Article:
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I fancy myself an authority on feeling blue around the holidays.
This time of year conjures up mixed and complex emotions for me. And feeling blue just seems like something I am obliged to. While not a very uplifting topic, I decided to put a positive spin on the time of year I struggle with most as I’m sure I’m not alone. Let’s all get happy together.
Days are longer and seasonal affective disorder seems to be the cause du jour. Many of us, myself included, are light sensitive and are easily affected by its absence. Couple this with one of the most stressful times of the year and you inevitably can have a recipe for feeling down or stressed.
Does it have to be this way? Can you snap yourself out of it and simply decide to rise to the occasion and have yourself a merry time? For me, it’s not a matter of snapping out of it as I live with bipolar disease and those who suffer from similar diseases often have pronounced difficulties during this time of year. There’s no magic bullet to allay these feelings.
I’m not a medical doctor nor claim to be, so as always, I encourage anyone feeling depressed or anxious or dramatically out of sorts to seek sound medical advice and talk about what you’re feeling.
And while for me there’s no substitute for the medications I take for my bipolar disease or for the talk therapy I engage in once a week, there are some additional things I can do that can add to my overall state of being. I can make a difference in my own happiness.
I came up with a list of what may seem like simple tasks, but together have a positive and uplifting effect on my psyche and generally give me a better sense of well being. I would love to hear from readers as to what little tricks you use to keep yourself in good holiday cheer and help alleviate anxiety and stress during the holidays.
Act as if you are happy. Feeling generally follows action so doing things you do when you are at peace can sometimes produce positive effects. Pretending to be happy can sometimes cause happiness to “rub off” on you.
Make your bed and do the dishes. Don’t let things pile up until they become daunting. Your physical environment affects your mental state of mind.
Surround yourself with upbeat and positive people ad nauseum — they are sure to rub off on you. There are people who can be disgustingly chipper around the holidays and they can balance out our misery. Sitting on Santa’s lap may be just what the doctor ordered.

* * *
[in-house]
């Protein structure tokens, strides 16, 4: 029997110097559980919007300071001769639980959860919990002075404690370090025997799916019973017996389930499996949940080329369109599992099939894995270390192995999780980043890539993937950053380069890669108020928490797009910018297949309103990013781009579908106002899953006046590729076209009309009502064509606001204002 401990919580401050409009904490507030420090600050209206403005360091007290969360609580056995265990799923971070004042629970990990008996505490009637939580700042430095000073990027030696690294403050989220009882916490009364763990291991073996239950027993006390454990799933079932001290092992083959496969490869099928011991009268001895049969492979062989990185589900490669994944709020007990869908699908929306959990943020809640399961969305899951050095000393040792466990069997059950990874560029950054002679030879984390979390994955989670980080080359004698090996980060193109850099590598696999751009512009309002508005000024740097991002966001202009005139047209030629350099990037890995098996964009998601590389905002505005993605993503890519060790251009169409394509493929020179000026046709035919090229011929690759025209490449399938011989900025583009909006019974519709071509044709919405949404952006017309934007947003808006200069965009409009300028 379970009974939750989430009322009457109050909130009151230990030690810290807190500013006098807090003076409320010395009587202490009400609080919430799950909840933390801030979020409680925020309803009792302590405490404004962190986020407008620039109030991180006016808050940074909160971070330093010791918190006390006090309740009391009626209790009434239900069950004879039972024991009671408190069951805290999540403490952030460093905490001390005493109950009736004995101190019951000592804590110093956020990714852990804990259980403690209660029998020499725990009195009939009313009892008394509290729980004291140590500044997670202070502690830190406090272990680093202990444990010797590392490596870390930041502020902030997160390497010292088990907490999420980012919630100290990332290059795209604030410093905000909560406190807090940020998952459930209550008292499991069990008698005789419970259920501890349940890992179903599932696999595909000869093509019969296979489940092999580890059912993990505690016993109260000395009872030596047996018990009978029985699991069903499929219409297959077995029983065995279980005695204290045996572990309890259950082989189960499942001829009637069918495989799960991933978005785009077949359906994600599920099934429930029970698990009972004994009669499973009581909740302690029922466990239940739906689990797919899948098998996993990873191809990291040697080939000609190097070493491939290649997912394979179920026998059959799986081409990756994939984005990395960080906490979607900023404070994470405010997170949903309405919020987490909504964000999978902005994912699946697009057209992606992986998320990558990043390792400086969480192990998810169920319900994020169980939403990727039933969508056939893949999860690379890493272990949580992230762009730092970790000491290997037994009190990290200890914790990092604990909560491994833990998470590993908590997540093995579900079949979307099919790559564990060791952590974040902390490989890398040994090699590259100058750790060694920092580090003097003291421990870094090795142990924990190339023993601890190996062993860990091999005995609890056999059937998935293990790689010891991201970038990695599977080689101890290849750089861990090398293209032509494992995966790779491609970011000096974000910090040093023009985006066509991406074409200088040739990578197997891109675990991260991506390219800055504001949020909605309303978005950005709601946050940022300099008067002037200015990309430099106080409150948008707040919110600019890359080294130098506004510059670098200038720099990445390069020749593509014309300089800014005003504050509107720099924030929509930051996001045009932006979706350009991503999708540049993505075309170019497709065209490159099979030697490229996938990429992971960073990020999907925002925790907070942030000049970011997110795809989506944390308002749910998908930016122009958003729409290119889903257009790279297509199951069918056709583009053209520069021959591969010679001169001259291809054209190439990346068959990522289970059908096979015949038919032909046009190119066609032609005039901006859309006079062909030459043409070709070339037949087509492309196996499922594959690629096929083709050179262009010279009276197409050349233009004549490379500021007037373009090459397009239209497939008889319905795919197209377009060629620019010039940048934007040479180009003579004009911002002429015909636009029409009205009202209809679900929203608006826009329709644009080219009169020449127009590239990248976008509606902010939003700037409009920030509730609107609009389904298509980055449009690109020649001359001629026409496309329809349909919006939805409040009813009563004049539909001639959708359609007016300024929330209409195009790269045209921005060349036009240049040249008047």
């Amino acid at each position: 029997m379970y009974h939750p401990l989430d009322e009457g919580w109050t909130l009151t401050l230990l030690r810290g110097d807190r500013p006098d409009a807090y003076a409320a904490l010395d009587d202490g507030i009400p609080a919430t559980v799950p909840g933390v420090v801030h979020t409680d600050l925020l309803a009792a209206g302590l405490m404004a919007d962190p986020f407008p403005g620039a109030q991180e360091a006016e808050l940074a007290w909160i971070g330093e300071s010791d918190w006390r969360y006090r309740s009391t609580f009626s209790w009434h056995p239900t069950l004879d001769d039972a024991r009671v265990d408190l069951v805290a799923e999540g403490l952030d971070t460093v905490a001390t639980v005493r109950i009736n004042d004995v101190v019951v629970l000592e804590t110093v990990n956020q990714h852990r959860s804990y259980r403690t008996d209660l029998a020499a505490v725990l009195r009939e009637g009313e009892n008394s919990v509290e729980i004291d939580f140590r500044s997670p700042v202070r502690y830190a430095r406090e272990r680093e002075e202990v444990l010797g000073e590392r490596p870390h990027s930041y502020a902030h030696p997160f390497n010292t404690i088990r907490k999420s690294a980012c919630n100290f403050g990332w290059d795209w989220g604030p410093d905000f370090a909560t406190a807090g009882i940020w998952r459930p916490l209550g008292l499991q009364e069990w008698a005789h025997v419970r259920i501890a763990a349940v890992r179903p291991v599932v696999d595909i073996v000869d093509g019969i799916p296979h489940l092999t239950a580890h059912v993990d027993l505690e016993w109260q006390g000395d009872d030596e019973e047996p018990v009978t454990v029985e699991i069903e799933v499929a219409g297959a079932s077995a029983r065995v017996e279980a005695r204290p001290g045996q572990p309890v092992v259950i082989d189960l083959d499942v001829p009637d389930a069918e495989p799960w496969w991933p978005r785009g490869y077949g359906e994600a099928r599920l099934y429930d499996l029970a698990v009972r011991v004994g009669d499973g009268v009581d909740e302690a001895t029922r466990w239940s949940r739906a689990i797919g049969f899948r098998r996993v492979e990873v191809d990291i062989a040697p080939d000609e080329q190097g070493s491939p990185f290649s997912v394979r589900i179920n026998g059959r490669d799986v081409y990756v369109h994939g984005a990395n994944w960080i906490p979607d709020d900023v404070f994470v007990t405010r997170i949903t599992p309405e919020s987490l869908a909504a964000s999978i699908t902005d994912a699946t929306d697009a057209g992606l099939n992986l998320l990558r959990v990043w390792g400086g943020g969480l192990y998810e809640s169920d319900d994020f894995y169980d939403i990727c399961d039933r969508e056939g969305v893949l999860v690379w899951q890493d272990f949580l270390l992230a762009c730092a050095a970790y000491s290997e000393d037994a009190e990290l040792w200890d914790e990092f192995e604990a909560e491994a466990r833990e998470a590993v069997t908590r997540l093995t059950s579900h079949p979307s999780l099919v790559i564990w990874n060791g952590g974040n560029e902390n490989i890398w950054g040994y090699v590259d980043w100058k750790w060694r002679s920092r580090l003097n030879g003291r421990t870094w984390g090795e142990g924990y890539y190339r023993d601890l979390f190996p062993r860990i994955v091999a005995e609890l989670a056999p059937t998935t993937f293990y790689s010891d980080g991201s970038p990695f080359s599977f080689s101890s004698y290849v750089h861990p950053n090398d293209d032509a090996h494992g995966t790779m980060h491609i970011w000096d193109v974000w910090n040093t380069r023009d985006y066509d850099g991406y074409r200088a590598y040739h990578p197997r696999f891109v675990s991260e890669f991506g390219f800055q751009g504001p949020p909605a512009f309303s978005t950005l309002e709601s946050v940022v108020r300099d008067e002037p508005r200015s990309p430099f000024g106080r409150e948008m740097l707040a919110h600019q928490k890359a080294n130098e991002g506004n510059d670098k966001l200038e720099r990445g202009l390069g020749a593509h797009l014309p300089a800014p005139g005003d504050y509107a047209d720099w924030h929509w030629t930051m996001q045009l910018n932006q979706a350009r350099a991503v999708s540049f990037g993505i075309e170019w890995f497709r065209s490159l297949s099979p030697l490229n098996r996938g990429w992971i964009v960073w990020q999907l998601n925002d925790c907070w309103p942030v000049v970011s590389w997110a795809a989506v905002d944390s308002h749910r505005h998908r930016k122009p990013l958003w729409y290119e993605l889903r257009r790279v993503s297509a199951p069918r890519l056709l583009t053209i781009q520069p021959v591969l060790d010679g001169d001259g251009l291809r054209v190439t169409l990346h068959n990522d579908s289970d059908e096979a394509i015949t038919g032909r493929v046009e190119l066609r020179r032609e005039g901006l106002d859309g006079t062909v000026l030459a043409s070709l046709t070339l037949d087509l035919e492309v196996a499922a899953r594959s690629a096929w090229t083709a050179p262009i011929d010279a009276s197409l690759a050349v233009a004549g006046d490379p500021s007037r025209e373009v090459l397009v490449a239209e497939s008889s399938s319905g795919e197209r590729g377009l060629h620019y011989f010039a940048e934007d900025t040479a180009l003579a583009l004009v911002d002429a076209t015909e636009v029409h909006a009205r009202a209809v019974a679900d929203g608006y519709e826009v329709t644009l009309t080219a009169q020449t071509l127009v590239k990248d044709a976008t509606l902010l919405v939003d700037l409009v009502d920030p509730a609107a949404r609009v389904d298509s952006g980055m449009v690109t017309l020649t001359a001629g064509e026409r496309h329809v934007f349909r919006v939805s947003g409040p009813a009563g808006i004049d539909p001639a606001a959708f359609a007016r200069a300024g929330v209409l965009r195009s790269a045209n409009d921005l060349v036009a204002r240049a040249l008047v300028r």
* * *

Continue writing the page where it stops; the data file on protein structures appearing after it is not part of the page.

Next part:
Don’t drink excessively — keep alcohol in moderation. Alcohol is a central nervous system depressant and will interrupt sleep patterns. And it may make you do something foolish at the office holiday party.
Eat healthy. Overdoing fatty foods and innocuous sweets can lead to feelings of guilt and pack on the “holiday five.” Have a healthy snack before the next party you go to, so you don’t overindulge.
Get to the gym. Now is not the time to let your exercise program go by the wayside. We know exercise equals stress release and those endorphins work.
Don’t over schedule. Three parties in one night is enough to stress anyone out. Decide which party is most important to you and spend the most time there.
Avoid overspending. This may not stress you out this month, but next month’s bill will.
Pamper yourself. Take time to take those hot baths, get a massage or take your spouse to a nice restaurant. While holidays are indeed a time for giving, it’s just as important to give to yourself.
Ask for help. You don’t have to go it alone. Others likely share your struggles. Talk to your friends, spouse, clergy, etc. and express that this is often a difficult time of year. Talking about your emotions may make you feel better. Don’t ignore the elephant in the room.
Sleep well. Get as much sleep as you can or at least maintain your current sleep schedule.
And when in doubt, fake it until you make it. I don’t want to sound trite, but often your state of mind or attitude can affect your mood. If I decide I’m going to have a miserable month of December, I will. On the contrary and not to oversimplify, if I decide to do what I can to enjoy the holidays, I may actually have a good time.
Now is not the time to re-invent the wheel, but a time to stay close to routine and not make dramatic shifts in your schedule and to surround yourself with positive upbeat people. If you’re accustomed to being the holiday Scrooge, you can make this year different.
Tagged with fitness, seasonal affective disorder
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